- 3 tbl coconut oil, unrefined plus additional for tarka
- 1 medium yellow onion, fine dice
- 1 tsp salt
- a pinch of pepper
- 1 tbl ground cumin
- 1 tbl ground coriander
- 1 tsp ground fennel seed plus additional for tarka
- 1 tbl ground turmeric
- 2 cups red lentils, rinsed( you can also use yellow or brown). This type of dal does not need to be previously soaked
- 1-2 small garlic, crushed
- fresh ginger, grated 1 tsp
- 2 1/2 cups water, plus additional if needed
- 1 c coconut milk, canned
- 1 tsp apple cider vinegar or a splash of lemon
- 1- 1 1/2 c butternut squash, diced
- Chopped cilantro
- Coconut flakes
- fresh jalapeño peppers, fine dice
- Tarka( optional-see below)
Heat a soup pot over high heat Add the oil and then the onions and salt. Stir, turn the heat to low, and cover the pot. Check and stir after a few minutes, letting the moisture on the lid drip back into the pot to keep things steamy. Lower the heat if there is any browning, and recover. Cook until the onion is tender about 10-15 minutes.
Stir in cumin, coriander, pepper and fennel, for about 1 minute. Add turmeric, garlic and ginger, stir for 30 seconds more. Add lentils with water and coconut milk. Bring to a boil.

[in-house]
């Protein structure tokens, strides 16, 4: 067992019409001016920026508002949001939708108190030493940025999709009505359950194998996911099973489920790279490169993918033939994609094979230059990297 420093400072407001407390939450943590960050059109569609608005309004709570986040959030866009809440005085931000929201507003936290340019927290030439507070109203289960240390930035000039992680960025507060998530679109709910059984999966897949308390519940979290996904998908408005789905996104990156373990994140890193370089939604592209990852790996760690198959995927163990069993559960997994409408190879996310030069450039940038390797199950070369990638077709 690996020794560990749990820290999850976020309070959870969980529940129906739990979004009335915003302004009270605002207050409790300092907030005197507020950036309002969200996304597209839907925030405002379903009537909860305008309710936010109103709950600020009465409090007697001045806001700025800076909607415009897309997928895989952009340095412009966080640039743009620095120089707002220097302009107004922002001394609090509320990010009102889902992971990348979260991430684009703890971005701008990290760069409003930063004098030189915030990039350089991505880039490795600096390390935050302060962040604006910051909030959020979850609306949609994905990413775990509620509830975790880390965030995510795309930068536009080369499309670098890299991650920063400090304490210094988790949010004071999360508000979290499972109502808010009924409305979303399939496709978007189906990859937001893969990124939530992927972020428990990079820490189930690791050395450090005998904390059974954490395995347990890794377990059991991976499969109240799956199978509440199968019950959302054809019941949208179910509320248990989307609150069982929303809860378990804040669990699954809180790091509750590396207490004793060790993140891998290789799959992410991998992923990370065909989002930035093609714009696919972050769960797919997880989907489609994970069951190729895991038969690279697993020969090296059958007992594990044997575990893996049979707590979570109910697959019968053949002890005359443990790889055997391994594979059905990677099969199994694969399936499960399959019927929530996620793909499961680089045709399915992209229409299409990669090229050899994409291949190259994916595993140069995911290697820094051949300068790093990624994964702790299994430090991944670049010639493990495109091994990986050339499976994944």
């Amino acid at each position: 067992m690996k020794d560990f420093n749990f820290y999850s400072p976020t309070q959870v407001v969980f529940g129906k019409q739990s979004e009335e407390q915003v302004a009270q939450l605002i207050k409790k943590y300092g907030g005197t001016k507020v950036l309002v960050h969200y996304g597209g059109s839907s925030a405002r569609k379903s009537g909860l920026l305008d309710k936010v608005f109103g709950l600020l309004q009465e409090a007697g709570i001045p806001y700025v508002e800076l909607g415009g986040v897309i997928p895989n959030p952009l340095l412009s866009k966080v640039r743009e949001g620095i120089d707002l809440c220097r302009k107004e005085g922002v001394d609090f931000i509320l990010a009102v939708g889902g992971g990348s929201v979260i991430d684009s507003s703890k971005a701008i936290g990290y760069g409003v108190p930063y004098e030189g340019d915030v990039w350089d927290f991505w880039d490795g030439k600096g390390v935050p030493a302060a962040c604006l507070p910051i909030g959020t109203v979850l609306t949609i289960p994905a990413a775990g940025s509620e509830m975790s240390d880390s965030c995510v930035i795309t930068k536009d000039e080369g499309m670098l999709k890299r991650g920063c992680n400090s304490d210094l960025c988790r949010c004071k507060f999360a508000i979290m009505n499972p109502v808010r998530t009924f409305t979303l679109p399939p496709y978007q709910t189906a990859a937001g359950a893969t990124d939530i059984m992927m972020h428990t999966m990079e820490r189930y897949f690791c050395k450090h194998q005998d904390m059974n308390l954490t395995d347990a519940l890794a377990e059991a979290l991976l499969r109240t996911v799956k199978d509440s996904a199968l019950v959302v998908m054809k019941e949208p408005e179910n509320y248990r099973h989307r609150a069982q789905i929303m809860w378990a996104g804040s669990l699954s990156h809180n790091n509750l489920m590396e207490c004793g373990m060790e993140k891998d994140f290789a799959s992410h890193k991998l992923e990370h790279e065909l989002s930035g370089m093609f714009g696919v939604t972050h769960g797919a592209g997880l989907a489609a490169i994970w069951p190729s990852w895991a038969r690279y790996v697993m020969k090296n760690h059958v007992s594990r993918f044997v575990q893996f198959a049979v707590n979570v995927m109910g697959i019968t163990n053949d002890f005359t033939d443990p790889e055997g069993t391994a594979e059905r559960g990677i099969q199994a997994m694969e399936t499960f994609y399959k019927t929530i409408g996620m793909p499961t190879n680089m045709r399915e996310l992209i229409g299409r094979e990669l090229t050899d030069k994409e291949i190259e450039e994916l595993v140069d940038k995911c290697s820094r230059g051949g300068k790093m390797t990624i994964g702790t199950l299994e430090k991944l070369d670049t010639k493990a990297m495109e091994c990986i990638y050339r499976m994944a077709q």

Lower the heat to simmer and cook, stirring occasionally for about 30-45 minutes or until the lentils and squash become one creamy pot of goodness. Add the squash about 10-15 minutes into the cooking time(about midway or a little before). Add more water if necessary. Turn off heat.
The dal should be a nice stew like consistency. Not thick but not super thin like soup. If you need to thin out a bit after the heat is turned off, you can add more warm water. Taste and adjust with salt, pepper, lemon or apple cider vinegar.
Note- to reheat, you may need to add more liquid. Dal will thicken( like soup) when it is refrigerated or frozen. You can also make a fresh tarka.
To make the tarka:
Tarka is optional but really elevates the flavor of dal. Don’t prepare a tarka in advance. Make it only right before you are ready to serve because it is most potent when the spices are sizzling.
Heat a small saucepan, add a few tablespoons of ghee or coconut oil. Once it sizzles, add any whole spices that you used above (I used fennel). I also sometimes add garlic or mustard seeds. This takes a bit of practice because the trick is not to burn the spices/garlic mixture. If you burn it, just discard the spices from your pan, rinse the skillet and start over.
Let it sizzle for 30 seconds or until the seeds pop and smell delectable. Immediately spoon and stir the whole mixture into the dal.
Garnish with cilantro and toasted coconut flakes. Add a dollop of plain yogurt. Serve as a side or as a main dish with naan, chapatis or brown rice.